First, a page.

The recall drive against four West Ada school trustees remains a go — and organizers expect to turn in petitions next week.
“We’re pretty confident that we have the signatures that are needed,” recall organizer Christine Donnell told Idaho Education News Tuesday.
If that turns out to be the case, School Board chairwoman Tina Dean and trustees Russell Joki, Julie Madsen and Carol Sayles could face recall elections on May 17.
This recall drive in Idaho’s largest school district dates back to last fall — and months of public infighting between the four trustees and then-Superintendent Linda Clark.
Clark resigned on Oct. 23, saying trustees forced her off the job, a claim disputed by trustees. In December, the school board hired former Lakeland district Superintendent Mary Ann Ranells to the top post.
The four trustees have become “very quiet and very compliant” since the launch of the recall effort, said Donnell, a former superintendent in the Meridian-area school district. But recall organizers aren’t convinced Ranells will be able to work with the trustees in the long run.
Monday is the deadline for recall organizers to turn in petitions to the Ada County elections office. The county will have 15 days to certify petitions. Once that happens, trustees will have five days to decide whether to resign or face a recall in May.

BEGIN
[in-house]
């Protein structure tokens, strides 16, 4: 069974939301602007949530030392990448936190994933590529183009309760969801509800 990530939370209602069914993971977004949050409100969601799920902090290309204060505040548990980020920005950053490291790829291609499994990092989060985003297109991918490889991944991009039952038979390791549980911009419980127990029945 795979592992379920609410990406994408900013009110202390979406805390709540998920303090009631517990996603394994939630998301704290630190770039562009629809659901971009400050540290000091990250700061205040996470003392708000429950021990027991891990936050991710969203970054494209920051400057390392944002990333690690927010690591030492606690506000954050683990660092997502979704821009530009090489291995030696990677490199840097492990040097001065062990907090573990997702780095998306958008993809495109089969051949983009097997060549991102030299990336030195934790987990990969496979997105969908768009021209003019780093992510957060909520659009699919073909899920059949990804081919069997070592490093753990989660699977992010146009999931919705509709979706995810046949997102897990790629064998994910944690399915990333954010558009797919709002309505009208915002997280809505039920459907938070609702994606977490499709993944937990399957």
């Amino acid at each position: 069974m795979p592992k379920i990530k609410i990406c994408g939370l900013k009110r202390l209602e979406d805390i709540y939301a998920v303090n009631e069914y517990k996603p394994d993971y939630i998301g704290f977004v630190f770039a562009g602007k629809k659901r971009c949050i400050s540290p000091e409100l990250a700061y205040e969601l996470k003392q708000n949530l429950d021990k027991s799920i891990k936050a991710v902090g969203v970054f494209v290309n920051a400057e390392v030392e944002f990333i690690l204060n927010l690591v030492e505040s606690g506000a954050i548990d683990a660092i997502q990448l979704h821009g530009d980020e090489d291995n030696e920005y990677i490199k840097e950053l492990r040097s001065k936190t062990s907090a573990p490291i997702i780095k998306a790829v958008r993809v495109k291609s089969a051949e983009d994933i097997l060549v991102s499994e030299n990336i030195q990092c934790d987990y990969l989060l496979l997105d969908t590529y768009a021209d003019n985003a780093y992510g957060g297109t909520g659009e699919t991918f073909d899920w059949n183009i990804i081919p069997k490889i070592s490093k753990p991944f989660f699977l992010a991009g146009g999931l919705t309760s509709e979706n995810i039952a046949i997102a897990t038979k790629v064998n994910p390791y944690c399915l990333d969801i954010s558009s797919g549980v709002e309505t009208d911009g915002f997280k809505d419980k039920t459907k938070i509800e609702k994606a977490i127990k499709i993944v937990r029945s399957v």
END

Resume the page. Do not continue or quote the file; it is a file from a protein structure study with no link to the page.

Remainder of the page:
A recall election faces two hurdles at the polls. A majority of voters must vote to recall a trustee — and the total number of votes supporting a recall must exceed the number of votes a trustee received in the most recent election. And those numbers can vary widely; Madsen was elected in May with 523 votes, while Dean won a three-person race in 2013 with 188 votes.
Meanwhile, a second recall election — this one targeting West Ada trustee Mike Vuittonet — has been suspended.
A group calling itself Veterans to Recall Mike Vuittonet had begun gathering signatures to oust the board’s senior member, a Clark backer. Organizers cited several reasons for calling off the effort — including the “smooth transition” to hire Ranells, and the potential $30,000 cost of the recall election.
Nonetheless, the tension between the two recall campaigns remains evident.
In a prepared statement, the Vuittonet recall group took a swipe at the rival recall group.
“We do not want to be associated with the conduct of their political action committee and dark money that is funding out-of-state signature gatherers.”
On Tuesday, Donnell characterized her group’s petition drive as a volunteer effort.
“We’ve had a lot of people who were willing to walk in the cold and the rain,” she said.
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